Later on, the story gets connected to data and trends:
A Metropolitan police report released last month indicated that between 2014 and 2016 the number of children carrying knives in London schools rose by almost 50%, while the number of knife offences in London schools rose by 26%.
Together, the stories and data engage and educate. The data are cold facts outlining the big picture. The specific stories about specific people add emotion—they provide color to the hard data. They make the facts meaningful.
Good educational content jumps from concrete to abstract and back all the time. Below follows an example of a concrete paragraph from a blog post about the most important question in your life by Mark Manson:
Everybody wants to have an amazing job and financial independence — but not everyone wants to suffer through 60-hour work weeks, long commutes, obnoxious paperwork, to navigate arbitrary corporate hierarchies and the blasé confines of an infinite cubicle hell. People want to be rich without the risk, without the sacrifice, without the delayed gratification necessary to accumulate wealth.
And here’s the abstract lesson—the rule:
[W]hat we get out of life is not determined by the good feelings we desire but by what bad feelings we’re willing and able to sustain to get us to those good feelings.
And he adds a specific story about himself:
For most of my adolescence and young adulthood, I fantasized about being a musician — a rock star, in particular. Any badass guitar song I heard, I would always close my eyes and envision myself up on stage playing it to the screams of the crowd, people absolutely losing their minds to my sweet finger-noodling. This fantasy could keep me occupied for hours on end. (…)
Despite fantasizing about this for over half of my life, the reality never came. And it took me a long time and a lot of negative experiences to finally figure out why: I didn’t actually want it. (…)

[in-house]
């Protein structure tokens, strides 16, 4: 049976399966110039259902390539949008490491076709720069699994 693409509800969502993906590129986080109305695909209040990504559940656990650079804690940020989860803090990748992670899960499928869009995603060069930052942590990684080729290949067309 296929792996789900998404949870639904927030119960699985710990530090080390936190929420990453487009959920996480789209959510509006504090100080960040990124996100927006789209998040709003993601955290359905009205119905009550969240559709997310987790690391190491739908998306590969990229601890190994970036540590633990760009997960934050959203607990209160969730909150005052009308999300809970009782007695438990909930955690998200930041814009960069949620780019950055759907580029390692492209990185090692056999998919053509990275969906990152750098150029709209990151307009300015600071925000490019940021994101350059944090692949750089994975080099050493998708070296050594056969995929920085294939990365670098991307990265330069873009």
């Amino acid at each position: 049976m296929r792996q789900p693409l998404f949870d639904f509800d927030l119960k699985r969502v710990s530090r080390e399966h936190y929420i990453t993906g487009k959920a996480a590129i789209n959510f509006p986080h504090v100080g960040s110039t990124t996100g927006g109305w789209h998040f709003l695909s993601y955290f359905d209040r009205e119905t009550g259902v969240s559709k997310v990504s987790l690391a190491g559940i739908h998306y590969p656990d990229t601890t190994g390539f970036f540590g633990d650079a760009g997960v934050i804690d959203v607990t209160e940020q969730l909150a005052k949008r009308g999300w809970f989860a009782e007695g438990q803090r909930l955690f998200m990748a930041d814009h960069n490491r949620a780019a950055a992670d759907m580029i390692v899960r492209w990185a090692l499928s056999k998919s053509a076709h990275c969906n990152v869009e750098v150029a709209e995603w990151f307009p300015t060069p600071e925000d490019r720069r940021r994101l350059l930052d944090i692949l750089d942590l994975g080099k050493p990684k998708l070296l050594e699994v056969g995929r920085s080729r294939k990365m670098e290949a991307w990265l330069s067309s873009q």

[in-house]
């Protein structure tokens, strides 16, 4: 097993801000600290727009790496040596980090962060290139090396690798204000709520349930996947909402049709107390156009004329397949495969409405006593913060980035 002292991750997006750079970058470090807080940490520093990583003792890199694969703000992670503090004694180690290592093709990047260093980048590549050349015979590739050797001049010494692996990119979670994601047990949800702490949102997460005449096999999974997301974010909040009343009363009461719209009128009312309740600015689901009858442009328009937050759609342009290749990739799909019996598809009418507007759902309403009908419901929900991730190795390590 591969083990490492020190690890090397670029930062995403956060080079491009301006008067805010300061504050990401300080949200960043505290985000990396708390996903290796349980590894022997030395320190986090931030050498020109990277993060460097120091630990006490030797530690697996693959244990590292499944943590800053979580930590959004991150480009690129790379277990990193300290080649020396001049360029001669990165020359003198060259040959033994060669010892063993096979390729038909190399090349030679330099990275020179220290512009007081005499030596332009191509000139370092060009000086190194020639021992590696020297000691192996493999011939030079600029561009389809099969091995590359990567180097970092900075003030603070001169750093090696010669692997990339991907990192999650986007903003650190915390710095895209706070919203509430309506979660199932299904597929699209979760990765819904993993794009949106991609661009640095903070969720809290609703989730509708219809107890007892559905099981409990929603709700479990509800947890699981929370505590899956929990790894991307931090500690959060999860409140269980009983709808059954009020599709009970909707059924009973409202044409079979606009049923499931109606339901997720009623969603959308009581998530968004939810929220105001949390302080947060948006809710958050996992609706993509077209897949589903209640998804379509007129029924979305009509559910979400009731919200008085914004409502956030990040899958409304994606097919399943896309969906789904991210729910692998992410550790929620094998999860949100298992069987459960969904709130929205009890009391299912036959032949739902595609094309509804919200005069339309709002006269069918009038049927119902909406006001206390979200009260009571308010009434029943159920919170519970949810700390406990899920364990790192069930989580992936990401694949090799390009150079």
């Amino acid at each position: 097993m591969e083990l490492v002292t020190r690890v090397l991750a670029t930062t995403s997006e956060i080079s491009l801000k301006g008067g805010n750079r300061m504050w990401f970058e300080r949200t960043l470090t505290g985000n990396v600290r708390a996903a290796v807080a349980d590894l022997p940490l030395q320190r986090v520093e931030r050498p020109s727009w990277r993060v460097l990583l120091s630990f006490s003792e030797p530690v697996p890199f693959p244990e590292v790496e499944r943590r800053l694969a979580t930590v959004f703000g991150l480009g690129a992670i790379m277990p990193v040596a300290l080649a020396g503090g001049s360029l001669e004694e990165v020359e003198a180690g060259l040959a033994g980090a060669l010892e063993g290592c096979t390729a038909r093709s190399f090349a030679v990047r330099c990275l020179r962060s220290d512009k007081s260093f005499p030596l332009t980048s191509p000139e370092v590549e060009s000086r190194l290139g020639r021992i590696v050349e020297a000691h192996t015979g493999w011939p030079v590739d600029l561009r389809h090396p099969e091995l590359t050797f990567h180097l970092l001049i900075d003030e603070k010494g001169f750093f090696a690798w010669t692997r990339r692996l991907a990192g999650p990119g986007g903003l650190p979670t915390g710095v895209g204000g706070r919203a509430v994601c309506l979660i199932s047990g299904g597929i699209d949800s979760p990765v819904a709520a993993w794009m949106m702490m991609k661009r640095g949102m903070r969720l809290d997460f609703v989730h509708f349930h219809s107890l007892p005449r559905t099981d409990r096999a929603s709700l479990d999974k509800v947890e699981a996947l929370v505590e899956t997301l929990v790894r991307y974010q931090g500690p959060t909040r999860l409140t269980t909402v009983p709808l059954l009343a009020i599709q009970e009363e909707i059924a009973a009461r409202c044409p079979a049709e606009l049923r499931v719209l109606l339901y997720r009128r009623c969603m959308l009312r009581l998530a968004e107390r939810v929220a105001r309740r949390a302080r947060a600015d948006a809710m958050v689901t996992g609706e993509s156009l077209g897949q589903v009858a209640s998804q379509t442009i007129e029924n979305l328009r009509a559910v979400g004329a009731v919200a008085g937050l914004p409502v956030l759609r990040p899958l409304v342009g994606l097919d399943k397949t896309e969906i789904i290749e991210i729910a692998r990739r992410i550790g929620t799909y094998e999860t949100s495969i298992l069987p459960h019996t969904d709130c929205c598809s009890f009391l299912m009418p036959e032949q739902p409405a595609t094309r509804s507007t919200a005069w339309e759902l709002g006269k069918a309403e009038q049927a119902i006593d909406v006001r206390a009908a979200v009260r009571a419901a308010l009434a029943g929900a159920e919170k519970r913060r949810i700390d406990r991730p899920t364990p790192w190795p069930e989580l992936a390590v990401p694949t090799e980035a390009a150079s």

The daily drudgery of practicing, the logistics of finding a group and rehearsing, the pain of finding gigs and actually getting people to show up and give a shit. The broken strings, the blown tube amp, hauling 40 pounds of gear to and from rehearsals with no car. It’s a mountain of a dream and a mile-high climb to the top. And what it took me a long time to discover is that I didn’t like to climb much. I just liked to imagine the top.
And to jump to the last sentence of his post, Manson summarizes his message in abstract language again:
This is the most simple and basic component of life: our struggles determine our successes. So choose your struggles wisely, my friend.
To get readers to listen to our advice, we need to explain the abstract rules, and share concrete stories to add meaning. We sketch the big picture, and use examples to add color.
Good writing dances up and down the ladder of abstraction
A good journalist may narrate the story of one refugee family, before explaining the trends in people’s movements across the earth.
A business coach illustrates online business models with real life stories. An architect shows photos or drawings of buildings to illustrate architectural trends.
Trends, data, rules, models, lessons, and advice are all abstract pieces of information. They tell us the big picture.
But the big picture only comes alive with specific examples and stories.
Recommended reading on concrete language:
Imagery examples: How to paint pictures with words
A brilliant example of explanatory writing: A story about whales
Fab examples of concrete language from a NYT bestseller